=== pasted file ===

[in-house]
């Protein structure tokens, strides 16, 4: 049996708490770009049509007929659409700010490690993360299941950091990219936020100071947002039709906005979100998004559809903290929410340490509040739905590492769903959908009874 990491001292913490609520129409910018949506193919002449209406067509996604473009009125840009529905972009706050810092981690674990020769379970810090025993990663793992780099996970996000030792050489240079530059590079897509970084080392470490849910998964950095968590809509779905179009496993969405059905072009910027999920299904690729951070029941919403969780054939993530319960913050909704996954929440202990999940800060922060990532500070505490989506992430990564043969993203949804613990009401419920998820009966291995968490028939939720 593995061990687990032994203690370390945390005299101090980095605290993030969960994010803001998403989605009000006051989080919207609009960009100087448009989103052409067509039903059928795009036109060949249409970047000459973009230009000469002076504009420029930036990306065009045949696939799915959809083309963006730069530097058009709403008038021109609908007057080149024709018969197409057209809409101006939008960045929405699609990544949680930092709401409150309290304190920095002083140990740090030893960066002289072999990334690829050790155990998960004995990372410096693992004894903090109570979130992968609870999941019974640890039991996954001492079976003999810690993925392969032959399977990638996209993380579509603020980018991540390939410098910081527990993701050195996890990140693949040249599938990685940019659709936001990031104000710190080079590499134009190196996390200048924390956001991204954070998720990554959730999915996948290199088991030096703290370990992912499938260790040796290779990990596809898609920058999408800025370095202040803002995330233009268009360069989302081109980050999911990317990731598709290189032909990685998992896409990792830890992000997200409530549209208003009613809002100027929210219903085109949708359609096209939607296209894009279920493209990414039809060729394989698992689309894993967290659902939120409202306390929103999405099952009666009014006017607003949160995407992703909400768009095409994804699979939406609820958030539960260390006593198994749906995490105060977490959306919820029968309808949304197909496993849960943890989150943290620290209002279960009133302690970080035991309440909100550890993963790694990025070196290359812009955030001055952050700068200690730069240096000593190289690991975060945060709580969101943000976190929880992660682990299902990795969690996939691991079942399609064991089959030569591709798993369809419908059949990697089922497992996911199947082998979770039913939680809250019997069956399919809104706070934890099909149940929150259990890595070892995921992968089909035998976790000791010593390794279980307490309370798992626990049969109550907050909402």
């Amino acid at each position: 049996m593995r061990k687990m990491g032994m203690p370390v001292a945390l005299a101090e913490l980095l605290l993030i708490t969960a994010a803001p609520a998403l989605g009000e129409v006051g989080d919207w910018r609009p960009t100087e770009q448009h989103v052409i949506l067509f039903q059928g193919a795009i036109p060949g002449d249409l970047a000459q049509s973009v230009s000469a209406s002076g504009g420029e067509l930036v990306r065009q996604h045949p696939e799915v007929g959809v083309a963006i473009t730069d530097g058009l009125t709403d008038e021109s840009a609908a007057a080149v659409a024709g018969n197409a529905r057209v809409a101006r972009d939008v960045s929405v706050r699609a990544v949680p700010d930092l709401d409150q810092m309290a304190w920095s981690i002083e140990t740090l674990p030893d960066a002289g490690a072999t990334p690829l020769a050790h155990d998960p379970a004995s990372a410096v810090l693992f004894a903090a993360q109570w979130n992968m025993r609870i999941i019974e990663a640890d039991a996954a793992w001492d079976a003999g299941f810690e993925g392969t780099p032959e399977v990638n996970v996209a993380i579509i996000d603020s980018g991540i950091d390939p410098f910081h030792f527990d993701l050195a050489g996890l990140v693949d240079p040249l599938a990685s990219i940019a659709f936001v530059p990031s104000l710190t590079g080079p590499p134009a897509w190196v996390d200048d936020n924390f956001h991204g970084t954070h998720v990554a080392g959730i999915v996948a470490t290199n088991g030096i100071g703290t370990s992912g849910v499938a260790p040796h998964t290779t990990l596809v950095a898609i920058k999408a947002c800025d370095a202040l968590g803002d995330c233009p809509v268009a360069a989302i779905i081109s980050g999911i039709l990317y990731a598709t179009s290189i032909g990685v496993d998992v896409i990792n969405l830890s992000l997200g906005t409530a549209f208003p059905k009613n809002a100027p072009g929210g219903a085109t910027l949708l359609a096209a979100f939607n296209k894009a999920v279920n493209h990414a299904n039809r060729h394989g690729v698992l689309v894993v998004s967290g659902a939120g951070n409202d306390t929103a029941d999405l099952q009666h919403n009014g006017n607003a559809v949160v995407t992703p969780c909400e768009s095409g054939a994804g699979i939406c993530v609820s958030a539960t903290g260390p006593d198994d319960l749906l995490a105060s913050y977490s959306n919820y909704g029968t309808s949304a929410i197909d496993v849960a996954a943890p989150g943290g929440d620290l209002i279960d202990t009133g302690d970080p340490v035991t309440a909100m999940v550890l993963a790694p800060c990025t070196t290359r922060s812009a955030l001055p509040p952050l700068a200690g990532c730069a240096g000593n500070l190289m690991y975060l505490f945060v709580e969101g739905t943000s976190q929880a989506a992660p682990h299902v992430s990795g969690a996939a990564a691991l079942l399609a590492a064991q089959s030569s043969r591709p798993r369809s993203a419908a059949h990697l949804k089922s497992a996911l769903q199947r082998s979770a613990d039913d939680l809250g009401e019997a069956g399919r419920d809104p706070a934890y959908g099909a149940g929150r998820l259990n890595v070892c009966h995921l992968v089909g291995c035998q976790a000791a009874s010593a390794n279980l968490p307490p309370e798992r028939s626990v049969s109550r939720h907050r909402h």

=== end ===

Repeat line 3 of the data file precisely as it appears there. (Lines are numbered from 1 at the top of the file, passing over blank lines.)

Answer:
């Amino acid at each position: 049996m593995r061990k687990m990491g032994m203690p370390v001292a945390l005299a101090e913490l980095l605290l993030i708490t969960a994010a803001p609520a998403l989605g009000e129409v006051g989080d919207w910018r609009p960009t100087e770009q448009h989103v052409i949506l067509f039903q059928g193919a795009i036109p060949g002449d249409l970047a000459q049509s973009v230009s000469a209406s002076g504009g420029e067509l930036v990306r065009q996604h045949p696939e799915v007929g959809v083309a963006i473009t730069d530097g058009l009125t709403d008038e021109s840009a609908a007057a080149v659409a024709g018969n197409a529905r057209v809409a101006r972009d939008v960045s929405v706050r699609a990544v949680p700010d930092l709401d409150q810092m309290a304190w920095s981690i002083e140990t740090l674990p030893d960066a002289g490690a072999t990334p690829l020769a050790h155990d998960p379970a004995s990372a410096v810090l693992f004894a903090a993360q109570w979130n992968m025993r609870i999941i019974e990663a640890d039991a996954a793992w001492d079976a003999g299941f810690e993925g392969t780099p032959e399977v990638n996970v996209a993380i579509i996000d603020s980018g991540i950091d390939p410098f910081h030792f527990d993701l050195a050489g996890l990140v693949d240079p040249l599938a990685s990219i940019a659709f936001v530059p990031s104000l710190t590079g080079p590499p134009a897509w190196v996390d200048d936020n924390f956001h991204g970084t954070h998720v990554a080392g959730i999915v996948a470490t290199n088991g030096i100071g703290t370990s992912g849910v499938a260790p040796h998964t290779t990990l596809v950095a898609i920058k999408a947002c800025d370095a202040l968590g803002d995330c233009p809509v268009a360069a989302i779905i081109s980050g999911i039709l990317y990731a598709t179009s290189i032909g990685v496993d998992v896409i990792n969405l830890s992000l997200g906005t409530a549209f208003p059905k009613n809002a100027p072009g929210g219903a085109t910027l949708l359609a096209a979100f939607n296209k894009a999920v279920n493209h990414a299904n039809r060729h394989g690729v698992l689309v894993v998004s967290g659902a939120g951070n409202d306390t929103a029941d999405l099952q009666h919403n009014g006017n607003a559809v949160v995407t992703p969780c909400e768009s095409g054939a994804g699979i939406c993530v609820s958030a539960t903290g260390p006593d198994d319960l749906l995490a105060s913050y977490s959306n919820y909704g029968t309808s949304a929410i197909d496993v849960a996954a943890p989150g943290g929440d620290l209002i279960d202990t009133g302690d970080p340490v035991t309440a909100m999940v550890l993963a790694p800060c990025t070196t290359r922060s812009a955030l001055p509040p952050l700068a200690g990532c730069a240096g000593n500070l190289m690991y975060l505490f945060v709580e969101g739905t943000s976190q929880a989506a992660p682990h299902v992430s990795g969690a996939a990564a691991l079942l399609a590492a064991q089959s030569s043969r591709p798993r369809s993203a419908a059949h990697l949804k089922s497992a996911l769903q199947r082998s979770a613990d039913d939680l809250g009401e019997a069956g399919r419920d809104p706070a934890y959908g099909a149940g929150r998820l259990n890595v070892c009966h995921l992968v089909g291995c035998q976790a000791a009874s010593a390794n279980l968490p307490p309370e798992r028939s626990v049969s109550r939720h907050r909402h």